PUN Classic (v1), PUN 2 and Bolt are in maintenance mode. PUN 2 will support Unity 2019 to 2022, but no new features will be added. Of course all your PUN & Bolt projects will continue to work and run with the known performance in the future. For any upcoming or new projects: please switch to Photon Fusion or Quantum.

Hosting with Gameye

This feature is available on the Photon Bolt Pro version.

Gameye is a hosting service that provides deployment of Game Servers worldwide using their agnostic infrastructure. Photon Bolt has support to run on Gameye and we provide on this tutorial all you need to get started and deploy your game server in a few minutes.

About Gameye Service

The Gameye service is built around virtualization using Docker Containers, each container is a game server that listens for players. You can create, remove, and list those game servers using their REST API easily, making it great to do server orchestration and automation.

You can read more about the service itself on the official website https://gameye.com/ and on the documentation page https://docs.gameye.com/.


This tutorial will focus on how you can have a dedicated game server running and being able to connect to it directly using Photon Bolt Pro. We will follow the next steps:

  1. Configure a Headless Game Server;
  2. Deploy the Server Container on Gameye service and start the dedicated server;
  3. Build Game Client able to search and connect to a remote server.

There are a few sub-steps on each of those steps that will be described in the following sections. All the necessary files to build this scheme will be available as open-source projects. The following image show an overview of the parts we will be building.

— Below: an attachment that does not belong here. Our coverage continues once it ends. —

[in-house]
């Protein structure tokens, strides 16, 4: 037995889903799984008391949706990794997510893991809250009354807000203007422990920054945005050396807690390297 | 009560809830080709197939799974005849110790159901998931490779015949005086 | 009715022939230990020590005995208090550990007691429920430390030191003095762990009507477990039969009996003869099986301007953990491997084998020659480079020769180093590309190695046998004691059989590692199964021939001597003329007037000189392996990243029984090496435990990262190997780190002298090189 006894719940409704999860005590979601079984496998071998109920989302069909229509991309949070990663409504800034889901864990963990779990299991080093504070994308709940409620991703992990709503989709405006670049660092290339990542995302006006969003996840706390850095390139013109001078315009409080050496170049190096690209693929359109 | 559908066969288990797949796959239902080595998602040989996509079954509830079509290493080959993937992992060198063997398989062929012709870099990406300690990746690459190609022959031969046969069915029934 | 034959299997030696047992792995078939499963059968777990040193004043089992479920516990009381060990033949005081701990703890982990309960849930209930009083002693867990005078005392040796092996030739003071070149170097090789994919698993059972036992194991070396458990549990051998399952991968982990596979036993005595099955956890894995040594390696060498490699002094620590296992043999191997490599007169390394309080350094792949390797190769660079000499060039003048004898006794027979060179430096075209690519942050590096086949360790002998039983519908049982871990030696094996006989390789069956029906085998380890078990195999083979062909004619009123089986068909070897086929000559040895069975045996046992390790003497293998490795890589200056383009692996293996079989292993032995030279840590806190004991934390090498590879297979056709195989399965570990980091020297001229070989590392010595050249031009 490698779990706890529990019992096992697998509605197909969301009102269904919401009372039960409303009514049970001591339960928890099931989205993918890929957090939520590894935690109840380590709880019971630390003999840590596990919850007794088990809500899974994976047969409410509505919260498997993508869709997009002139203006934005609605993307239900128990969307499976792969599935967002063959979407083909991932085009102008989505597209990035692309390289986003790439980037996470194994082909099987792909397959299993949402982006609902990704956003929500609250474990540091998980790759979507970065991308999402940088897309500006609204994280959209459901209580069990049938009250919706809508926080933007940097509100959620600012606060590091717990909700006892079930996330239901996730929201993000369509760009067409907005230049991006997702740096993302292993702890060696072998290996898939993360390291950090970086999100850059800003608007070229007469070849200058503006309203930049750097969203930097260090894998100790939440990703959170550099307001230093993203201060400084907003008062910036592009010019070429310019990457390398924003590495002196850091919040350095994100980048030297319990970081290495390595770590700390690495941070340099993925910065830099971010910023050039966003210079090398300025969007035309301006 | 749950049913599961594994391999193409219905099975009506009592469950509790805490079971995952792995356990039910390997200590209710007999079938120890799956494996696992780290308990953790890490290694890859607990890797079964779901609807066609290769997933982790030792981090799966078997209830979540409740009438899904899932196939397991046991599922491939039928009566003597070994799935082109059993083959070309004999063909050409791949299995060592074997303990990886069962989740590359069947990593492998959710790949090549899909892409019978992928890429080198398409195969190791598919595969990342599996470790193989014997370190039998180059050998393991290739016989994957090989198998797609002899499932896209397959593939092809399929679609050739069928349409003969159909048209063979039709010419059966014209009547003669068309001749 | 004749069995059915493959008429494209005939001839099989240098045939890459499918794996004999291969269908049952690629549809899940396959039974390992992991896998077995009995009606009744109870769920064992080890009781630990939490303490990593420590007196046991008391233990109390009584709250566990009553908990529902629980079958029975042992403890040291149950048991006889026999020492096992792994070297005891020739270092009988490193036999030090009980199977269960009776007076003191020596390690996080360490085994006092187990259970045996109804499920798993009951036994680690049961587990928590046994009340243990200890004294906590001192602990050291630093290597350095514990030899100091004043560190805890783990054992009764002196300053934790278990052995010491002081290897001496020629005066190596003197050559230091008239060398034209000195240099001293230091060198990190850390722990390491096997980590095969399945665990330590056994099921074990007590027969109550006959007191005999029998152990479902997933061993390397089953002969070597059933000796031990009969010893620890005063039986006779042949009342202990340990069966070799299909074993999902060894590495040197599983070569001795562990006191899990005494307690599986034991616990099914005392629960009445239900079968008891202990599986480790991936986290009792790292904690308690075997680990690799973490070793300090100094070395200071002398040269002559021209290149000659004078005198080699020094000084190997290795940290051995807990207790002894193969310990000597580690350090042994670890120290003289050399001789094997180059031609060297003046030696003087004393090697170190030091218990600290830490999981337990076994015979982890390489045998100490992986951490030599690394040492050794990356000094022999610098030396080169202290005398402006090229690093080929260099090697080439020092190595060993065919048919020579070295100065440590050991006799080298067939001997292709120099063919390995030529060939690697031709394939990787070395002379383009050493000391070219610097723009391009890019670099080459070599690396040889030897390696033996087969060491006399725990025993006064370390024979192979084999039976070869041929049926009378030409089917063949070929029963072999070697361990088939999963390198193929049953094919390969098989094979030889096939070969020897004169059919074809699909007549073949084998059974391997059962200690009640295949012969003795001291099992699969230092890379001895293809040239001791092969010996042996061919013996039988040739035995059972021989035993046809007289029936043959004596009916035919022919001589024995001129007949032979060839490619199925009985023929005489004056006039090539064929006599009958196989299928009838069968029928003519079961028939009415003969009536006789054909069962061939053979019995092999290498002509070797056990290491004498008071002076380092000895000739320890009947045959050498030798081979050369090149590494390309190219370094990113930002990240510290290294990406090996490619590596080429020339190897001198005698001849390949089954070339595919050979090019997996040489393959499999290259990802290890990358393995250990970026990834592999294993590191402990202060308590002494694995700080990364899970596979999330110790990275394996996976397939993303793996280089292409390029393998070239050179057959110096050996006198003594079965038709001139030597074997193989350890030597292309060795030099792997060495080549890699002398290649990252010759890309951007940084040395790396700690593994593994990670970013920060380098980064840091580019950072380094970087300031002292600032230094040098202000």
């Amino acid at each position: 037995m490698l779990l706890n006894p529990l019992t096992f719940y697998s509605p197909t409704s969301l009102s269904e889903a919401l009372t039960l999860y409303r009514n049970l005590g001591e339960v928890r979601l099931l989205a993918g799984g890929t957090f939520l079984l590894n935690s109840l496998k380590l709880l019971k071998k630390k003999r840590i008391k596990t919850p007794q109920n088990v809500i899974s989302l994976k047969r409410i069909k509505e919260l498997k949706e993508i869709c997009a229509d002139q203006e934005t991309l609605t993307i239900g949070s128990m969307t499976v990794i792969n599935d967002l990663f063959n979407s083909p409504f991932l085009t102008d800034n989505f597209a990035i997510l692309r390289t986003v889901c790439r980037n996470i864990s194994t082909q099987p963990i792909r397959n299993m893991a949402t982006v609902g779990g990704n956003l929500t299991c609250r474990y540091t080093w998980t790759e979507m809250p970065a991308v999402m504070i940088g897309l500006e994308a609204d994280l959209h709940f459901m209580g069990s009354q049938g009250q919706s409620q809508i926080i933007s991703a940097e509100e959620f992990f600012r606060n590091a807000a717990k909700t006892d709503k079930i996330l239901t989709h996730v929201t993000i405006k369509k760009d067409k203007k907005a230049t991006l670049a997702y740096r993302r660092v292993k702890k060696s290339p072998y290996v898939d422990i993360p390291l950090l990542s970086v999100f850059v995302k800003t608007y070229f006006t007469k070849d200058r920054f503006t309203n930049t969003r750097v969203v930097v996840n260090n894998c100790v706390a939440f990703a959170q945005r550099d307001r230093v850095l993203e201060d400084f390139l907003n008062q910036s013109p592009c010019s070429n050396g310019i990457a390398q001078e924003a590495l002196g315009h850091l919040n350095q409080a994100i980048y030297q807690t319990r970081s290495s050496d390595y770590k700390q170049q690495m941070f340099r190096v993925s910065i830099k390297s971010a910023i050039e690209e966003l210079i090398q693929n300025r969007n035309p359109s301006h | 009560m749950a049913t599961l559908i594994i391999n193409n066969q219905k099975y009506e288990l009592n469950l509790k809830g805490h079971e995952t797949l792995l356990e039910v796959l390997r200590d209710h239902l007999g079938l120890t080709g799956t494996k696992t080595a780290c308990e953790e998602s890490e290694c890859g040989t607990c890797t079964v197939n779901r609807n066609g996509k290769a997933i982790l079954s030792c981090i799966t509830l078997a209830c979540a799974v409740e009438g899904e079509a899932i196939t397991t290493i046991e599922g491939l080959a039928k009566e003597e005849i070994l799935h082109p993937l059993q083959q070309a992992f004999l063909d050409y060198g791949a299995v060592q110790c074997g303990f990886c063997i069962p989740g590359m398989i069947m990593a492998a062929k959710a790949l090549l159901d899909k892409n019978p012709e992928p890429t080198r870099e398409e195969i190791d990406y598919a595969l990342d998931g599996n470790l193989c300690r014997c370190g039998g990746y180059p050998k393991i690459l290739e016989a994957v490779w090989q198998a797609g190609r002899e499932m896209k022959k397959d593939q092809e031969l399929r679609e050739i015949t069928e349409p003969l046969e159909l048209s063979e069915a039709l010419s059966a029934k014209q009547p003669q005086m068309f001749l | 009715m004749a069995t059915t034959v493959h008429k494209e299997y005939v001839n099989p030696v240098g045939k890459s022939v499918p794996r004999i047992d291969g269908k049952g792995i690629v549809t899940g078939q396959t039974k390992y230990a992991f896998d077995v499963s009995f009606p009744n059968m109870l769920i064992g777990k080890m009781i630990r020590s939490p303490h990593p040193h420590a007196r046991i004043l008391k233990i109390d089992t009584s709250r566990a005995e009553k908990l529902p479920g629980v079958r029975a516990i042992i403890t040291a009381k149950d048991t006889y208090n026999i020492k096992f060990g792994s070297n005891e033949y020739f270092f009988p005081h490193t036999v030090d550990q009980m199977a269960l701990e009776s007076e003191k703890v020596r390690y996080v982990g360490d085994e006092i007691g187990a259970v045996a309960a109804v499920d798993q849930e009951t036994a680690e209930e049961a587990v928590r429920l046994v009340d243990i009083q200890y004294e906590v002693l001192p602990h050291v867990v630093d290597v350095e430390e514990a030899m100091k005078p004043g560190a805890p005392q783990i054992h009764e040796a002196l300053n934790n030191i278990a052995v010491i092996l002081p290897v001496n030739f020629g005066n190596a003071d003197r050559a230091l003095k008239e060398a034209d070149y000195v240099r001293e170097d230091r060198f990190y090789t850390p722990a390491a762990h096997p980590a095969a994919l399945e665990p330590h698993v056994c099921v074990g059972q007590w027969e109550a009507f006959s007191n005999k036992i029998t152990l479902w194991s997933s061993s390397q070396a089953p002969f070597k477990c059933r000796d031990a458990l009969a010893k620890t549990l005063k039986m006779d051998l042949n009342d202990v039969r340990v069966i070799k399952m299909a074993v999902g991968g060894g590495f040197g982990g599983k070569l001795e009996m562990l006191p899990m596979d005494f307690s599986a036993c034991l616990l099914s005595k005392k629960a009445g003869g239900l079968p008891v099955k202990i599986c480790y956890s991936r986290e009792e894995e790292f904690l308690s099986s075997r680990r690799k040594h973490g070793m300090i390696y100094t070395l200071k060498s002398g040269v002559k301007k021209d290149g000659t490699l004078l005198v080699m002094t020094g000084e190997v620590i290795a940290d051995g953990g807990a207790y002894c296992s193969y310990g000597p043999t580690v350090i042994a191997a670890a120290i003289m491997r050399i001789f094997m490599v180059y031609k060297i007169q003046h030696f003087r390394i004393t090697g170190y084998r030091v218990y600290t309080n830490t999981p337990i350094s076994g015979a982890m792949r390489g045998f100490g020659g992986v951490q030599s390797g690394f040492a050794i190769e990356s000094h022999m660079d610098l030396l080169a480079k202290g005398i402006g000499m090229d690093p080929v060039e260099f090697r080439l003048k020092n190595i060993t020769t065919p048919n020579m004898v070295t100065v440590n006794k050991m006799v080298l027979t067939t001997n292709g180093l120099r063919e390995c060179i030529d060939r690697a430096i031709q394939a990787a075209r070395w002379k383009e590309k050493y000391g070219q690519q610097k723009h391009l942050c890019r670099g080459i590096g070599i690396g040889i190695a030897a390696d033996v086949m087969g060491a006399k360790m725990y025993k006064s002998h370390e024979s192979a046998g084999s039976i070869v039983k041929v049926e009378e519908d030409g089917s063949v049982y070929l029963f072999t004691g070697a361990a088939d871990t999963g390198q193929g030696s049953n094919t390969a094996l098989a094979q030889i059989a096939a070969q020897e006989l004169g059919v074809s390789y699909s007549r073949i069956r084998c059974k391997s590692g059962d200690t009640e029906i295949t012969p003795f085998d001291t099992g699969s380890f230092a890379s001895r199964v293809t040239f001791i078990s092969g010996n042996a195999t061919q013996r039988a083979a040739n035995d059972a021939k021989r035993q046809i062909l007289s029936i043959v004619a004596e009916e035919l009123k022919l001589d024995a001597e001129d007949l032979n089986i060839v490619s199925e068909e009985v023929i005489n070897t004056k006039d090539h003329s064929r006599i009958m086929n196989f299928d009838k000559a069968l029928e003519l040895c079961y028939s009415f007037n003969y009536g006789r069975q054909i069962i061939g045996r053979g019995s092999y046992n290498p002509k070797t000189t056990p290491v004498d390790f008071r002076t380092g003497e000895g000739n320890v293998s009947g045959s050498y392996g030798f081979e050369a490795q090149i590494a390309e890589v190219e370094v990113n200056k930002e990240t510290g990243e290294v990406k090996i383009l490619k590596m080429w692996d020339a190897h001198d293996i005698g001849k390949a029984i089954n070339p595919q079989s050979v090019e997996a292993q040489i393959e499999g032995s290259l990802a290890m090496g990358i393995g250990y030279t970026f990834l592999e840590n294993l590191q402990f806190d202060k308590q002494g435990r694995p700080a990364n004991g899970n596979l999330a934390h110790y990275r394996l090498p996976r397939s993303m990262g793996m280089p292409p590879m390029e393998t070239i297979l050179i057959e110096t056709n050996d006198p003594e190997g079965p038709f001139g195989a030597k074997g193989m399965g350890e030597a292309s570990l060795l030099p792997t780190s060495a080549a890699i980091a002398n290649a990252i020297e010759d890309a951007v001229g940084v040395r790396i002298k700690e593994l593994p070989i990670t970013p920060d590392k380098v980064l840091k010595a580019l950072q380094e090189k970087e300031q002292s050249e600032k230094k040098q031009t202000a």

bolt and gameye integration
Bolt and Gameye Integration.


Before you start building all the necessary parts, you need:

  1. Photon Bolt Pro. This sample is intended to be used with the direct connection capabilities of the Pro version.
  2. Contact the Gameye staff in order to get access to their services, including receiving a unique Application Token. This will be used to authenticate your calls.
  3. Basic understand of how Docker and DockerHub works. How to configure, build, run, and upload docker images and docker containers. You also need:
    1. A DockerHub account, if you don't already have one.
    2. A repository where you will upload your server image.
  4. Have completed the basic Bolt Tutorials (Getting Started and Advanced Tutorial).
  5. Install the Linux Target Platform into your Unity editor.

Build a Headless Game Server

In order to run a dedicated server on Gameye, we need to work on a two-part solution: (i) Unity project to run a headless server and listen for connections and (ii) encapsulate the server binaries into a docker image, that later will be used to containerize the application.

Unity Project

Inside the SDK package you received, you will find a folder called samples_pro, which includes among other sample projects, the GameyeIntegration folder. It contains all necessary files to run the headless server. Next, we will describe some of the code used for the Game Server.

The Scenes folder has the 3 main scenes that we will be using on this sample: (i) GameyeHeadlessServer, (ii) GameyeInGame, and (iii) GameyeClient. For the game server, we will be using the first two scenes.

Starting from the GameyeHeadlessServer scene, it uses only one simple Game Object that runs the GameyeServer script, our main entry point for controlling the game server. Opening this script, you will see that it's fairly simple.